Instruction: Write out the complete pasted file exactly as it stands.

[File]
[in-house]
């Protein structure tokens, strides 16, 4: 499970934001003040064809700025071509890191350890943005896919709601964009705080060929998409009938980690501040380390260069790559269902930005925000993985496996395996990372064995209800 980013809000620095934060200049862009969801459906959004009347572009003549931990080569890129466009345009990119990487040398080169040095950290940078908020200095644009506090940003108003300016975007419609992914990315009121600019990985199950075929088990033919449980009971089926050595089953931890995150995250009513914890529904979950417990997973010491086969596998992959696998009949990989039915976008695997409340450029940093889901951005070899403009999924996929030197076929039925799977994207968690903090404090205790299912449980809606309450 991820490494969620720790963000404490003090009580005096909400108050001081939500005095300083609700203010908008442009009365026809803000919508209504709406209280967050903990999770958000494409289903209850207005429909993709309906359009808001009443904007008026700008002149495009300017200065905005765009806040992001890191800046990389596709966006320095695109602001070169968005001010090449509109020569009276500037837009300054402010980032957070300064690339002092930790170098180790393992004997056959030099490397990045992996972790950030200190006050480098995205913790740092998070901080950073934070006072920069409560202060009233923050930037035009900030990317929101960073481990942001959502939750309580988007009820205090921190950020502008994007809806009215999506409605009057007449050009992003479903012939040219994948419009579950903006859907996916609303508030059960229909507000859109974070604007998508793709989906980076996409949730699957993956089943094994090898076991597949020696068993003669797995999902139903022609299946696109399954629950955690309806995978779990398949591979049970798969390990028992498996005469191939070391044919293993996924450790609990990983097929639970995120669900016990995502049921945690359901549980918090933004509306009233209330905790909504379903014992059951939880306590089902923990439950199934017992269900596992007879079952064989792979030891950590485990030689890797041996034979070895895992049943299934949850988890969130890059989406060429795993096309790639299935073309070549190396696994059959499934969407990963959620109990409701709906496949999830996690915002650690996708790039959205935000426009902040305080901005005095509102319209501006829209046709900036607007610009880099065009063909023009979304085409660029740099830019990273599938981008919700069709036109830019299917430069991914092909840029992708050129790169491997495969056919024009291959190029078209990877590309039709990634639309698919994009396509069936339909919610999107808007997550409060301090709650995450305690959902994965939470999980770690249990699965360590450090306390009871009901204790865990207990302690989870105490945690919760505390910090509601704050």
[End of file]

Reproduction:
[in-house]
């Protein structure tokens, strides 16, 4: 499970934001003040064809700025071509890191350890943005896919709601964009705080060929998409009938980690501040380390260069790559269902930005925000993985496996395996990372064995209800 980013809000620095934060200049862009969801459906959004009347572009003549931990080569890129466009345009990119990487040398080169040095950290940078908020200095644009506090940003108003300016975007419609992914990315009121600019990985199950075929088990033919449980009971089926050595089953931890995150995250009513914890529904979950417990997973010491086969596998992959696998009949990989039915976008695997409340450029940093889901951005070899403009999924996929030197076929039925799977994207968690903090404090205790299912449980809606309450 991820490494969620720790963000404490003090009580005096909400108050001081939500005095300083609700203010908008442009009365026809803000919508209504709406209280967050903990999770958000494409289903209850207005429909993709309906359009808001009443904007008026700008002149495009300017200065905005765009806040992001890191800046990389596709966006320095695109602001070169968005001010090449509109020569009276500037837009300054402010980032957070300064690339002092930790170098180790393992004997056959030099490397990045992996972790950030200190006050480098995205913790740092998070901080950073934070006072920069409560202060009233923050930037035009900030990317929101960073481990942001959502939750309580988007009820205090921190950020502008994007809806009215999506409605009057007449050009992003479903012939040219994948419009579950903006859907996916609303508030059960229909507000859109974070604007998508793709989906980076996409949730699957993956089943094994090898076991597949020696068993003669797995999902139903022609299946696109399954629950955690309806995978779990398949591979049970798969390990028992498996005469191939070391044919293993996924450790609990990983097929639970995120669900016990995502049921945690359901549980918090933004509306009233209330905790909504379903014992059951939880306590089902923990439950199934017992269900596992007879079952064989792979030891950590485990030689890797041996034979070895895992049943299934949850988890969130890059989406060429795993096309790639299935073309070549190396696994059959499934969407990963959620109990409701709906496949999830996690915002650690996708790039959205935000426009902040305080901005005095509102319209501006829209046709900036607007610009880099065009063909023009979304085409660029740099830019990273599938981008919700069709036109830019299917430069991914092909840029992708050129790169491997495969056919024009291959190029078209990877590309039709990634639309698919994009396509069936339909919610999107808007997550409060301090709650995450305690959902994965939470999980770690249990699965360590450090306390009871009901204790865990207990302690989870105490945690919760505390910090509601704050």